Increasing expectations from technologically savvy students and faculty has also made classroom technology a priority, Moneyham said.
One classroom, the Innovation Collaboratory, is equipped with interactive workstations and device-sharing technology allowing students to share what they see on their screens with the class, or teams of clinicians and researchers can work together to translate the latest discoveries to the bedside. It also has streaming capabilities for sharing real-time video on campus and around the world.
“We are able to make what we are teaching a collaborative learning experience instead of the ‘sage on the stage’ where the faculty member is the only one who has knowledge,” Moss said. “Professional teams can also work together in the room or, in reality, anywhere there is the ability to connect, to collaborate on innovative health care solutions.”
Harper said the building expansion further moves the School to the leading edge of education and fulfills what was first laid out in Vision 2010.
“We are transforming the way students learn and faculty share knowledge,” she said. “We have created learning and collaboration spaces that promote the highest standards of teaching, motivating students and stimulating thinking, and are setting a new standard for preparing highly qualified nurse leaders at the undergraduate and graduate levels.”
PARTNERING FOR ACCESS TO HEALTH CARE
Expanding collaborations to impact nursing and health care through partnerships and other clinical endeavors also was a goal of Vision 2010. Recruiting the right leader, Associate Dean for Clinical and Global Partnerships Cynthia Selleck, PhD, RN, FAAN, was key to the success of this endeavor.
“When I came to the School in 2010, Dean Harper had established the Office of Clinical Partnerships, and I saw an opportunity to provide better health care access to the medically underserved in the area,” Selleck said. “We have since established numerous clinical partnerships to not only improve access to care but also develop the nursing workforce.”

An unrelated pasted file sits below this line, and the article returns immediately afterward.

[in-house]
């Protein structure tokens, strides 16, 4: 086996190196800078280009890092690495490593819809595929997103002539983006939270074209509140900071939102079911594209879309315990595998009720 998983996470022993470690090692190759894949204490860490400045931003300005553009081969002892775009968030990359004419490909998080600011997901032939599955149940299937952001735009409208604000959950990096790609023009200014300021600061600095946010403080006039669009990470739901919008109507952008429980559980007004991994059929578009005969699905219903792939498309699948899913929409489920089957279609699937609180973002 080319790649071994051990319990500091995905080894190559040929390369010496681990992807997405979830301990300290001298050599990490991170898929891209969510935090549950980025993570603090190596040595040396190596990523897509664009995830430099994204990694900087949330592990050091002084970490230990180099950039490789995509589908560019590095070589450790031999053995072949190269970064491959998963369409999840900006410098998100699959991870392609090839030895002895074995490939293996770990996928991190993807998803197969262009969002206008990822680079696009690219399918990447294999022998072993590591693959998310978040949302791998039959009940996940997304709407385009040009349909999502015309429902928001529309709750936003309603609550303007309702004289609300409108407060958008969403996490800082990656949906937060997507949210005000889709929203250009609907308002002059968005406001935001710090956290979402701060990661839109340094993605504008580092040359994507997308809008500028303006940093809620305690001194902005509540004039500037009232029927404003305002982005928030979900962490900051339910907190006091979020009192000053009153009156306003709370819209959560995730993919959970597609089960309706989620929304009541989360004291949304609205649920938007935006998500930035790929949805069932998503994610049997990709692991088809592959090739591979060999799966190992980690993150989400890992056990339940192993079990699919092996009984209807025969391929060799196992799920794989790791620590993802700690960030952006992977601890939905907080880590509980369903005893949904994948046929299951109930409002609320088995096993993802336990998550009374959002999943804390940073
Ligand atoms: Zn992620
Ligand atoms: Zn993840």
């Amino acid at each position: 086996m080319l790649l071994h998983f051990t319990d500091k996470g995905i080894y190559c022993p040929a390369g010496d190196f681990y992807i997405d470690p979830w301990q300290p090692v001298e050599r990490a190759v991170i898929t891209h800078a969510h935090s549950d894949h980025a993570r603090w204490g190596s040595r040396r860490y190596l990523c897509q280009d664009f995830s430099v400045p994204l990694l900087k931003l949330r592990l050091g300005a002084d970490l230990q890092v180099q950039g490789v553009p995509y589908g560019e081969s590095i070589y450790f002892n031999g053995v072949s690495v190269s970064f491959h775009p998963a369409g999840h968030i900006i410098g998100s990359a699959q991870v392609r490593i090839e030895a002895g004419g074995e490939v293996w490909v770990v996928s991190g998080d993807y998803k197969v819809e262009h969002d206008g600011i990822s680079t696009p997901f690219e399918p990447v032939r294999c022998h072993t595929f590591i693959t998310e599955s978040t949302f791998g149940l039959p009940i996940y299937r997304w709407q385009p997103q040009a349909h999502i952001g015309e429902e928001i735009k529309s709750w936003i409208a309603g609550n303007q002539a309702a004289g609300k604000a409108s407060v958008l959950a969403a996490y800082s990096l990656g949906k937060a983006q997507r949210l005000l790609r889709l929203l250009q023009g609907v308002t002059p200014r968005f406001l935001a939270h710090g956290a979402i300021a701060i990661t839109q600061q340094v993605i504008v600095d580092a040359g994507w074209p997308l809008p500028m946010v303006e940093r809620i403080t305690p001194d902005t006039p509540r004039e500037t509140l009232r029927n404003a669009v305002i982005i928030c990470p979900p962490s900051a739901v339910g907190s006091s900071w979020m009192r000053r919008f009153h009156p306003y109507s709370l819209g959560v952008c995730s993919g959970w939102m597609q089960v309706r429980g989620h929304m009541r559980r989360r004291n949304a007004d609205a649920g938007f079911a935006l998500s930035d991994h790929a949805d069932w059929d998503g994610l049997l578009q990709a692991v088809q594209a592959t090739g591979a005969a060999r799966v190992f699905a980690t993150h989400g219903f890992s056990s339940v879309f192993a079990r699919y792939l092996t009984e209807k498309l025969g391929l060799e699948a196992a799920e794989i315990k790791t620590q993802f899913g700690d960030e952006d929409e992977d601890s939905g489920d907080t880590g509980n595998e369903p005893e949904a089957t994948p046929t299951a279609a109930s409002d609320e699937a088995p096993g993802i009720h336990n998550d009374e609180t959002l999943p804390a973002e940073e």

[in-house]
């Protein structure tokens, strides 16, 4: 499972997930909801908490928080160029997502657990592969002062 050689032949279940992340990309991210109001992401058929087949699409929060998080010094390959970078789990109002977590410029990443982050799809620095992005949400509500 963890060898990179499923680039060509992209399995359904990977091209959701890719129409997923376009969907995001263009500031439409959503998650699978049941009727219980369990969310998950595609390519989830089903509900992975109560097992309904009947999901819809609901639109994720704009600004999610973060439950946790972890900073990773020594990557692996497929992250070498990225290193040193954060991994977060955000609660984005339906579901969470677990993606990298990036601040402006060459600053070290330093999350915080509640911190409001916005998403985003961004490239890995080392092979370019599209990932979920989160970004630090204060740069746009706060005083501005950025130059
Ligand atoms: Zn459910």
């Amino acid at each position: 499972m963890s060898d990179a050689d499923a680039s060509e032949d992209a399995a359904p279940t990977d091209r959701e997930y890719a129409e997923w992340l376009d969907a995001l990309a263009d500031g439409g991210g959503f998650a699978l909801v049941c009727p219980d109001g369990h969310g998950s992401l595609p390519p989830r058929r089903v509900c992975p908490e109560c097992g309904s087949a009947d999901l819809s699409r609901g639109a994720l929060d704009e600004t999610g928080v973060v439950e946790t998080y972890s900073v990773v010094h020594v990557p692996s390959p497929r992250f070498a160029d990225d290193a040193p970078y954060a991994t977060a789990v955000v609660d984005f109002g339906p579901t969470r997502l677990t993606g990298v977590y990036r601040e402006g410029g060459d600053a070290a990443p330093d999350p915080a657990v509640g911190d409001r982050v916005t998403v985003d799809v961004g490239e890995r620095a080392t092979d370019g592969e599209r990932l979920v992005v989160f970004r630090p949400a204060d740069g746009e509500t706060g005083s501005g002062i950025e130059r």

Harper said Selleck and School leaders first looked across campus and then toward the community to expand its impact on high-quality health care for all Alabamians.
“If you have medicine, you always have nursing, so it made a lot of sense to align with our medical colleagues around the University,” she said.
Alignment with on-campus partners for clinical and educational endeavors included working with UAB Hospital Chief Nursing Officer Terri Poe, DNP, RN, NE-BC, and UAB Medicine CEO Will Ferniany, PhD, to establish the UAB Nursing Partnership; Chief Nursing Officer Deb Wesley, MSN, and Children's of Alabama to establish a clinical scholars initiative for nurses and a nurse practitioner residency program to improve child and adolescent mental health care; and the Birmingham VA Medical Center and its leaders, including Associate Director of Patient Care Services Cynthia Cleveland, DNP, RN, NE-BC, for the five-pronged VA Nursing Academic Partnership.
“The School also has clinical and research partnerships with the UAB Comprehensive Cancer Center, Palliative Care Center and other University-Wide Interdisciplinary Research Centers that provide clinical, education and research opportunities for our faculty and students,” Harper added.
The School also brought into the state more than $30 million in federal, foundation and other grants to deliver innovative nurse-managed health care to vulnerable populations in the community and to educate well-prepared nurse leaders sensitive to the needs of the underserved.
And the School continues to expand other nurse-managed interprofessional clinics and initiatives across Alabama to care for vulnerable populations and enhance learning opportunities for students, Selleck said.
“We are focused on transforming health outcomes in Alabama, especially in rural and underserved areas, and providing highly-qualified, advanced-practice prepared nurses to practice there,” Selleck said. “The building expansion and the technology it provides to reach even the most rural parts of Alabama is key to this mission."
The School also has built a foundation for international collaboration through its Pan American Health Organization/ World Health Organization Collaborating Center for International Nursing and has established partnerships with a number of international universities and centers.
“We continue to review the School’s PAHO/WHO work since its original designation in 1994 to build on our strengths,” said Associate Professor and PAHO/WHO Collaborating Center Deputy Director Ada Markaki, PhD, RN, PHCNS-BC. “And, we are looking at the latest global health trends to get a sense of where we stand and what we need to move forward. With the new technology available to us we have the opportunity to expand and really transform health globally, through innovations in education, clinical practice and research.”